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IEEE 1284 Byte Mode

With later implementations of the parallel port interface, some manufacturers, led by IBM on the PS/2 parallel port, added the capability to disable the drivers used for driving the data lines, and allowed the data port to become an input read data port. This enables a peripheral to send an entire byte of data to the PC in one data transfer cycle by using the 8 data lines, rather than the two cycles required using the Nibble mode. Byte mode is always entered through negotiation.

This ability enables a Byte mode for reverse channel data transfer that can be used to provide data rates into the PC approaching that of the Compatiblity mode, from the PC. This type of port is sometimes referred to as a "enhanced bi-directional" port, and has caused some confusion when mistaken for an Enhanced Parallel Port (EPP).

The following table identifies the Byte mode signal names, and figure 3 shows the handshake for a Byte mode data transfer.

Table 1 -- Byte Mode Signals

SPP Signal Byte Mode Name In/Out Description
Signal usage when in Byte Mode data transfer
nSTROBE HostClk Out Pulsed low at the end of each Byte mode data transfer to indicate that the byte was received. Acknowledge signal.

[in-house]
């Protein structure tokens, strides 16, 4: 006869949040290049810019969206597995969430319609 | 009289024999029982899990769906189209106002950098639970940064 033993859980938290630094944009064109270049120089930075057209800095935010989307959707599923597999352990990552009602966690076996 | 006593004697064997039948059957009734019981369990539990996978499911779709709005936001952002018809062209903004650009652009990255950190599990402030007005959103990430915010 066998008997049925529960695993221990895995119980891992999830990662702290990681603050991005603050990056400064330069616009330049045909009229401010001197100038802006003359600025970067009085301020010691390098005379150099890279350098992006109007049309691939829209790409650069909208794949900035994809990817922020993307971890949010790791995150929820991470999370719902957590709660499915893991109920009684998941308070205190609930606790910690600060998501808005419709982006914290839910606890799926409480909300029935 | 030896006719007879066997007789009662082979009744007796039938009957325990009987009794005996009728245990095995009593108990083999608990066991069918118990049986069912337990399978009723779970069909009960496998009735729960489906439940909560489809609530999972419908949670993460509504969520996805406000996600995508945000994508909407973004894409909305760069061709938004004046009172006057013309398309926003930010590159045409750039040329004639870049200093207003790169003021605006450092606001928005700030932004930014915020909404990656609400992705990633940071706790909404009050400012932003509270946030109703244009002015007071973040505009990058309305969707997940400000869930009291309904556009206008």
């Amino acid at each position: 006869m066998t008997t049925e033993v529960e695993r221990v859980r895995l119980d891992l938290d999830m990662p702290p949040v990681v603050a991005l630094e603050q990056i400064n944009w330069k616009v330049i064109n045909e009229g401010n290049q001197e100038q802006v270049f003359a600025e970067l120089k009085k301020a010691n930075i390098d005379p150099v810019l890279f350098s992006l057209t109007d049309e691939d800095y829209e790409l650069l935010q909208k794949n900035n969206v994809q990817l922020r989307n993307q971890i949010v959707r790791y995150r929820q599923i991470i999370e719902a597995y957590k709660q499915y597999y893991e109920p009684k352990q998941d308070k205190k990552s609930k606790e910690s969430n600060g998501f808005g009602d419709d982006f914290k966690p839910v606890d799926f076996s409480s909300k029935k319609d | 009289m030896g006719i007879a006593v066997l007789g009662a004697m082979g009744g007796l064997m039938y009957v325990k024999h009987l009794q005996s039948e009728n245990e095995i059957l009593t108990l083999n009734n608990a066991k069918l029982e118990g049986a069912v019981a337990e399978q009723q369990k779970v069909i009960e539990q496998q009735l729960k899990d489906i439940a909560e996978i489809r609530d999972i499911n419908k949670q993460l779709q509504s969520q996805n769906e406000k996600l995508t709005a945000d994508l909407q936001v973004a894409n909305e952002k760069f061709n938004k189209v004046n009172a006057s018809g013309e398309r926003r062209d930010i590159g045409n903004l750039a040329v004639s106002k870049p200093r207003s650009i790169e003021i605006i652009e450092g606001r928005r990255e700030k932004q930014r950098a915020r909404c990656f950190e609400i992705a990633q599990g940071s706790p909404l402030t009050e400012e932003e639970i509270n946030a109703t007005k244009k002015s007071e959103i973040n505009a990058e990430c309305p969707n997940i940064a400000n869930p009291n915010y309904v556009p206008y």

nAUTOFEED HostBusy Out Set low to indicate host is ready for byte. Set high to indicate byte has been received. Handshake signal.
nSELECTIN 1284Active Out Set high when host is in a 1284 transfer mode.
nINIT nINIT Out Not used. Set high.
nACK PtrClk In Set low to indicate valid data on the data lines, set high in response to HostBusy going high.
BUSY PtrBusy In Forward channel Busy status.
PE AckDataReq In Follows nDataAvail
SELECT Xflag In Extensibility flag. Not used in Byte mode.
nERROR nDataAvail In Set low by peripheral to indicate that reverse data is available.
DATA[8:] DATA[8:1] Bi-Di Used to provide data from peripheral to host.


Figure 1 -- Byte Mode Data Transfer Cycle

Byte Mode signal transistions:

  1. Host signals ability to take data by asserting HostBusy low
  2. Peripheral responds by placing first byte on data lines
  3. Peripheral signals valid byte by asserting PtrClk low
  4. Host sets HostBusy high to indicate that it has received the and is not yet ready for another byte
  5. Peripheral sets PtrClk high to acknowledge host
    Host pulses HostClk as an acknowledgement to the peripheral
  6. States 1 through 5 repeat for additional bytes

See also:


file: /Techref/io/parallel/1284/bytemode.htm, 4KB, , updated: 2003/1/20 18:34, local time: 2017/11/23 10:38,
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